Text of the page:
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Vijender Singh: The man who brought an Indian boxing revolution

Vijender Singh: The man who brought an Indian boxing revolution

Abhijit Nair

Published: 23 Jan 2021 9:39 AM GMT

Whenever one is posed with the question as to what propelled India as one of the best boxing nations in the world, only a couple of names come to the mind. Firstly, Vijender Singh and the other being MC Mary Kom.

That bronze medal from Singh in the 2008 Beijing Olympics is what many believe to be the cornerstone of a boxing revolution in the country. Since then, the Indian pugilists have performed consistently at almost all the major international events and still continue to bring laurels to the country.

So, what went into the making of now 35 year old and the unbeaten professional boxer Vijender Singh?

Early life

As for many elite athletes in the country, Singh had humble beginnings. Born to a Jat family in the Bhiwani district of Haryana, his father was a bus driver while mother was a homemaker.

Watching his father struggle to make ends meet, a young Vijender took up boxing after being inspired by his elder brother, Manoj, to ensure a better life for his family. His love for boxing soon turned into a serious passion under the watchful eyes of former national level boxer and coach Jagdish Singh at the Bhiwani Boxing Club.

First major victory

Though his rise to the top was rapid it was not unexpected, at least not for his coach Jagdish. Singh’s first major victory came in the year 1997 when he clinched the silver medal in the sub-junior national championships. The silver soon made way for the yellow metal in 2000 and he was crowned the Indian Youth Boxing Champion three years later in 2003.

There was no looking back since for the youngster as he made his senior India debut in the 2003 Afro-Asian Games despite being a junior and bagged the silver medal for India in Hyderabad. With some highly consistent performances, a 19 year old Vijender made it to the 2004 Athens Olympics where he went down to a much more experienced Mustafa Karagollu of Turkey in the welterweight category to crash out of the tournament without much success.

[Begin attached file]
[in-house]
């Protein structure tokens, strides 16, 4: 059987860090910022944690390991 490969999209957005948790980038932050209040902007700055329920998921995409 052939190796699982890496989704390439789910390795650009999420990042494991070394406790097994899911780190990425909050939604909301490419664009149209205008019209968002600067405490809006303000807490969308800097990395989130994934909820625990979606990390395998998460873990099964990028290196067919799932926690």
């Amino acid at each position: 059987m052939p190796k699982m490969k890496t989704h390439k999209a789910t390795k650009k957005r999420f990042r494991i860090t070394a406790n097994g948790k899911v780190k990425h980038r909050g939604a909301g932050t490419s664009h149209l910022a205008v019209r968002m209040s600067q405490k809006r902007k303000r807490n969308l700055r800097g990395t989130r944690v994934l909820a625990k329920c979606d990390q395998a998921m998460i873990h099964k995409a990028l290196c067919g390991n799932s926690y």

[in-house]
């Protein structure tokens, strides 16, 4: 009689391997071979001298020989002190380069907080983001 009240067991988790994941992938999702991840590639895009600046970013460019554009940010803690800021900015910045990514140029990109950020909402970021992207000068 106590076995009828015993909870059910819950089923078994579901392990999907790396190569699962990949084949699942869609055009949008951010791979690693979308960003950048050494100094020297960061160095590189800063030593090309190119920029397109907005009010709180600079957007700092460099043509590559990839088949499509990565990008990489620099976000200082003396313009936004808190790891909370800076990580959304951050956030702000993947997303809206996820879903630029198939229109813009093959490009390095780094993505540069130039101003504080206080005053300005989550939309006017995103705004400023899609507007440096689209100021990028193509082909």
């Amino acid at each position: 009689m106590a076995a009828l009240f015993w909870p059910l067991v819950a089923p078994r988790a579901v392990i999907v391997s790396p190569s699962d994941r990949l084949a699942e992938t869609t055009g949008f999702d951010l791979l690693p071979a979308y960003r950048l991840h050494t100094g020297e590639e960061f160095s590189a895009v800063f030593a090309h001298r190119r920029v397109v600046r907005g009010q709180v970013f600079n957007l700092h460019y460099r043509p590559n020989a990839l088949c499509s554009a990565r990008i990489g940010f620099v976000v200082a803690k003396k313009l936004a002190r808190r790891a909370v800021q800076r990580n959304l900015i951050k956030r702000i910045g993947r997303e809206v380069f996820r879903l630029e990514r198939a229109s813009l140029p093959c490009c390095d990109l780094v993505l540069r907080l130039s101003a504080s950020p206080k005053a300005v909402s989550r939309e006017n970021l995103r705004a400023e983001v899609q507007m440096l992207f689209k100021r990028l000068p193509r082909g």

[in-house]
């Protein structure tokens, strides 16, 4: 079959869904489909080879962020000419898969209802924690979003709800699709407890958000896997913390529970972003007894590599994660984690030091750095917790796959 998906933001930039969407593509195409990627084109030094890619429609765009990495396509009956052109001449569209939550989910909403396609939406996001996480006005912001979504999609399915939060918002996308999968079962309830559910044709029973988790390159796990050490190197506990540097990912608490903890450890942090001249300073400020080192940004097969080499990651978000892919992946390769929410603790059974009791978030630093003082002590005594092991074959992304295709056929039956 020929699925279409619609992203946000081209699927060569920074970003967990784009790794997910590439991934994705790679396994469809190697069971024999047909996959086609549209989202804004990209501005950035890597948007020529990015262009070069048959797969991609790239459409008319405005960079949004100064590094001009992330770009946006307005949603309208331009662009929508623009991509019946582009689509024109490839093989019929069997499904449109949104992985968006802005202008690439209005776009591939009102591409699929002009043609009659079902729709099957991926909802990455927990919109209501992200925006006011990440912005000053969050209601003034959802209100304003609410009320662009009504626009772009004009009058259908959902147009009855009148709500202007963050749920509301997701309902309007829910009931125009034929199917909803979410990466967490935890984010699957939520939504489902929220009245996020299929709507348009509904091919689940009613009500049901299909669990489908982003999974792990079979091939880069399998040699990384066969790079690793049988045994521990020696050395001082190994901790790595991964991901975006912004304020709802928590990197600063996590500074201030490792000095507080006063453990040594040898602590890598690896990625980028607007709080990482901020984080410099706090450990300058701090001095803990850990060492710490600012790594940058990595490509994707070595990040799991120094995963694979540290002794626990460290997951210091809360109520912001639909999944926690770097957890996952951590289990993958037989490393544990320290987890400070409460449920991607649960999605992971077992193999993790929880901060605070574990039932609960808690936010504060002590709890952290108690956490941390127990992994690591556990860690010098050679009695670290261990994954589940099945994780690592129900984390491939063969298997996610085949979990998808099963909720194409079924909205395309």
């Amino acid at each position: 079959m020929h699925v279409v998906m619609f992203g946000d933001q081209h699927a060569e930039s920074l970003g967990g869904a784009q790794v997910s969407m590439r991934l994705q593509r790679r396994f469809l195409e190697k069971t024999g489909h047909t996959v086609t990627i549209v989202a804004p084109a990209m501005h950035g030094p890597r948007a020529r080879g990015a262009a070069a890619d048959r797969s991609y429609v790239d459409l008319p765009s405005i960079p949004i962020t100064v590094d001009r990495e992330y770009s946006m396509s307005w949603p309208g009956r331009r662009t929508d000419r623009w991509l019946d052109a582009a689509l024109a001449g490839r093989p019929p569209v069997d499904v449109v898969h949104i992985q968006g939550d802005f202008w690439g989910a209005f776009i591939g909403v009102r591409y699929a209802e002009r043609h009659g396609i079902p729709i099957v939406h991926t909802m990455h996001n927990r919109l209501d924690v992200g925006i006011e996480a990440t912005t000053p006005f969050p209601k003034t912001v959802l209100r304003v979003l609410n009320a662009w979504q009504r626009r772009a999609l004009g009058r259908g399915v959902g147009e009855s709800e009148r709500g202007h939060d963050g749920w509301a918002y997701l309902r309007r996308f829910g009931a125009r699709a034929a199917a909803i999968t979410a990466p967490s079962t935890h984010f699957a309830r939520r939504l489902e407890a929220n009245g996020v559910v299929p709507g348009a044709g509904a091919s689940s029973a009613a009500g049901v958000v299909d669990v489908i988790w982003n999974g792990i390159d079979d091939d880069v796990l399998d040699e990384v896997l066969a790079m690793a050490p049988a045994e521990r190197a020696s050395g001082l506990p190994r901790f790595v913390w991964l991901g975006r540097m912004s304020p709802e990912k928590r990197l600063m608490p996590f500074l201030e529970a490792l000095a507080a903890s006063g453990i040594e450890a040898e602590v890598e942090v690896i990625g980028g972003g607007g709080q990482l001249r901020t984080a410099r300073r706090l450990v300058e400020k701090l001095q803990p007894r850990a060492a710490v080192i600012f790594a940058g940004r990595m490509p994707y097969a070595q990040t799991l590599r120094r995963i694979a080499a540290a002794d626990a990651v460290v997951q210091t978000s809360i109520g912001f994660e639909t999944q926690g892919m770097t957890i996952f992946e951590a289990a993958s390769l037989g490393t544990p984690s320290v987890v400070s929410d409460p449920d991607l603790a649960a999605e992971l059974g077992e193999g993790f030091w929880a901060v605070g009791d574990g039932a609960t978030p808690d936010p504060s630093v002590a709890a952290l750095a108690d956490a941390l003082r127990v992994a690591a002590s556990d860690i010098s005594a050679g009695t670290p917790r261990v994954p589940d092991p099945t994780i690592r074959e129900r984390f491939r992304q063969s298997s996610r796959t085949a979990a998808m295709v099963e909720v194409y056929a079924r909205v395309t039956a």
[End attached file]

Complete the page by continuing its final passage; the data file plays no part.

The disappointment of the debut Olympics was soon brushed aside with a silver medal winning effort at the 2006 Commonwealth Games in Melbourne. With the next Olympics fast approaching, Vijender decided to move up to the middleweight category and bagged a bronze medal during the 2006 Asian Games in Doha.

Winning India’s first-ever Olympic medal in Boxing

Without an iota of doubt, 2008 remains the best year in Vijender’s almost two decade long career. From being on the brink of getting ruled out of the Olympics due to a back injury to winning India’s first ever Olympic medal in Boxing, he scripted his own fairytale.

The Olympic medal pushed Vijender to national prominence and he was honoured with the Rajiv Gandhi Khel Ratna Award in the year 2009. He followed it up with a bronze medal in the World Amateur Boxing Championship held in Milan during the same year and was soon ranked as the World Number 1 boxer in the middleweight category by the International Boxing Association (AIBA).

The year 2010 saw Vijender being honoured with India’s fourth highest civilian award, Padma Shri whilst he also bagged an Asian Games Gold and a Commonwealth Games bronze in the same year.

Considered to be at the peak of his powers, Vijender failed to impress during the 2012 London Olympics and returned home empty handed. He made up for it with a silver at the 2014 Commonwealth Games in Glasgow.

Becoming a professional boxer

Vijender decided to turn professional with the Rio Olympics just around the corner and has since been notching victories after victories in the professional circuit. The fact that he has not lost a single bout since turning pro is in itself a testament to his amazing prowess.

A vocal critic of the extra hype around cricket in the country, Vijender Singh was once the poster boy of Indian boxing and has carved his own niche in the world of Indian sports!

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